What if you are injured, and the person or company at fault has no liability insurance? What happens to your claim? How does the lack of liability insurance coverage affect the value of your personal injury claim? Read on to learn more.
If you are hit by someone who has no car insurance, you would be able to file what is called an uninsured driver claim against your insurance company (assuming you have uninsured driver coverage). Drivers are required to have uninsured driver coverage in many states. You could make a claim against your own insurance company up to the limit of your uninsured driver coverage.
So, in this type of case, the value of your injury claim is affected by the amount of your uninsured driver coverage. If, for example, you are seriously injured, you might theoretically have a case worth $100,000, or more. But if you only have $50,000 in uninsured driver coverage, then $50,000 is all that you would be able to recover. Thus, the value of your case is based on the amount of the available insurance. However, truly uninsured drivers are rare because drivers in almost every state are required to have automobile insurance.
If you slip and fall on someone else's property, you can usually make a claim against the property owner's homeowner's insurance or, if the property owner is a business, against the owner's business liability policy. However, if the property owner or business owner has no insurance, then what happens?
If a property or business owner has no insurance, you can only recover on your claim if the property or business owner has some money available to compensate you for your injury or if there is equity in the property. Your own homeowner's or renter's insurance has no "uninsured property owner insurance" like automobile insurance does.
So, in a slip and fall case, the value of your claim is based on how much money the owner has to pay you damages. Unfortunately, most property or business owners who do not have liability insurance do not have much spare cash. This is just the way things work. People with a lot of money almost always have sufficient insurance coverage. If someone doesn't have much money, or, if their property isn't worth much, they may decide that it isn't a good financial decision to purchase insurance or they just don't bother to purchase insurance.
If the property owner has no insurance and no available cash, you might be able to get something out of the value of the property itself. If, for example, the property owner is broke or in bankruptcy, then the only way that you can be compensated for your injury is to force the property owner to sell the property. Your lawyer would likely put a lien on the property in the meantime to ensure that you get your share of sale proceeds when the property is sold.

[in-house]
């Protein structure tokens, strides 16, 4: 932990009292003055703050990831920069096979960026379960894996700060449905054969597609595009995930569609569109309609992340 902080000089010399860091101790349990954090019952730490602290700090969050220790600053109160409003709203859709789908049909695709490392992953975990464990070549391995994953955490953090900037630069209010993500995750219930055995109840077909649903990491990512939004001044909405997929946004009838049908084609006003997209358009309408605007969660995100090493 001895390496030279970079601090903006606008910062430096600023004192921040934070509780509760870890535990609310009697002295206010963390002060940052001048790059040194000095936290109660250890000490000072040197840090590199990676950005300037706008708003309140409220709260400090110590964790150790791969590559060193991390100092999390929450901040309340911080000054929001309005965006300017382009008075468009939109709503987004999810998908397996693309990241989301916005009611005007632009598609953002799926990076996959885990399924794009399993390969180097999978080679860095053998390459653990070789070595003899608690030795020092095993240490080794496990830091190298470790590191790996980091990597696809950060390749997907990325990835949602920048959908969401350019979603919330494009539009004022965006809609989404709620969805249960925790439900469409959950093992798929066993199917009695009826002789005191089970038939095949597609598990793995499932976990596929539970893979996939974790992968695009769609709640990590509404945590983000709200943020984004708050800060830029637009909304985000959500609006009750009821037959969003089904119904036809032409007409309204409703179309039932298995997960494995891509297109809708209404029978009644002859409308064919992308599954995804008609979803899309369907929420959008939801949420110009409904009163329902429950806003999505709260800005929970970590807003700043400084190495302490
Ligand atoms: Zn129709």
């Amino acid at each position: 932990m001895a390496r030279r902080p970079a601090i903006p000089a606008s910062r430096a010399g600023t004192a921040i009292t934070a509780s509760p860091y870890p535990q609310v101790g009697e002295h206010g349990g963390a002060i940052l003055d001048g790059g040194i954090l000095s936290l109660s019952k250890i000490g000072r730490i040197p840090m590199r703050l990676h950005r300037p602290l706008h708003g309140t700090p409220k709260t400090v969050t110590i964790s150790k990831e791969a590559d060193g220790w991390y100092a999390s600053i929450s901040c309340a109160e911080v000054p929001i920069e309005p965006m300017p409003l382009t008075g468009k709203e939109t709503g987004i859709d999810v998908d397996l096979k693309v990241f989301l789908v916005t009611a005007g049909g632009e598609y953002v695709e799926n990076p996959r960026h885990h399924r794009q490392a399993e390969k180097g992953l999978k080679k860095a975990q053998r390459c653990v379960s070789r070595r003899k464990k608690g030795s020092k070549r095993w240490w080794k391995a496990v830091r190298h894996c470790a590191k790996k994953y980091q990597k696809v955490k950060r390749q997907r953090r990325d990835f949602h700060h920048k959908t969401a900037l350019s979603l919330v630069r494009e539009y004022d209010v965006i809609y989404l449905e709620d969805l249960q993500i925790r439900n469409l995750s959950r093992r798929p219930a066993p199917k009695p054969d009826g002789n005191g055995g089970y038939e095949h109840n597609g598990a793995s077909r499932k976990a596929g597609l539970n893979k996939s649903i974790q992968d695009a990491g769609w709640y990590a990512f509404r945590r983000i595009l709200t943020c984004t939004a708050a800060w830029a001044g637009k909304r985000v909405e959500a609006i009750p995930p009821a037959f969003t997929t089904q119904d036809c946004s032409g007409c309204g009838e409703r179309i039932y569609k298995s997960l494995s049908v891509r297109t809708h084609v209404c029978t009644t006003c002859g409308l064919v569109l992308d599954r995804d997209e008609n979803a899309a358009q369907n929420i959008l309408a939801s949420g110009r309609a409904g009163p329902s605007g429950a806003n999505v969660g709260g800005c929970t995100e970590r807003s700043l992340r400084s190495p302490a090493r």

So you can see how, in a slip and fall case, the value of your personal injury claim is directly affected by the availability of liability insurance. If there is no liability insurance, the value of your claim is directly based on the amount of money the potential defendant has or on the value of the property and its marketability.
Another type of personal injury claim where insurance coverage is key is a products liability claim. Products liability claims involve defective products. However, uninsured claims against product manufacturers and sellers are rare because product manufacturers generally have either liability insurance or large amounts of assets. In that case, they are often referred to as self-insured.
But if you do have a claim against a product manufacturer or seller that has no liability insurance, your claim would proceed like the claim against a property owner, discussed above. The value of your claim would be limited by the amount of assets that the product manufacturer has available to pay a judgment against it.
If you have a personal injury claim against a truly uninsured defendant, your lawyer will want to figure out as soon as possible whether the defendant has any ability to pay you a settlement or a judgment.
If the defendant has no assets or money whatsoever, then he/she/it is generally called "judgment proof," and there is rarely any reason to proceed with the claim. So your goal is always to go after a defendant that has some assets with which to compensate you for your injuries. This is called the "deep pockets" theory.
The deep pocket theory says that it is better to pursue a weaker case against a defendant with some insurance or assets than a stronger case against a defendant with no money or assets. After all, even if you win a million dollar judgment against a defendant with no money or assets, you still won't get any compensation for your injuries because the defendant has no money with which to pay the judgment.
See our article on Injury Compensation Beyond Insurance Limits for some other options on collecting on your damages.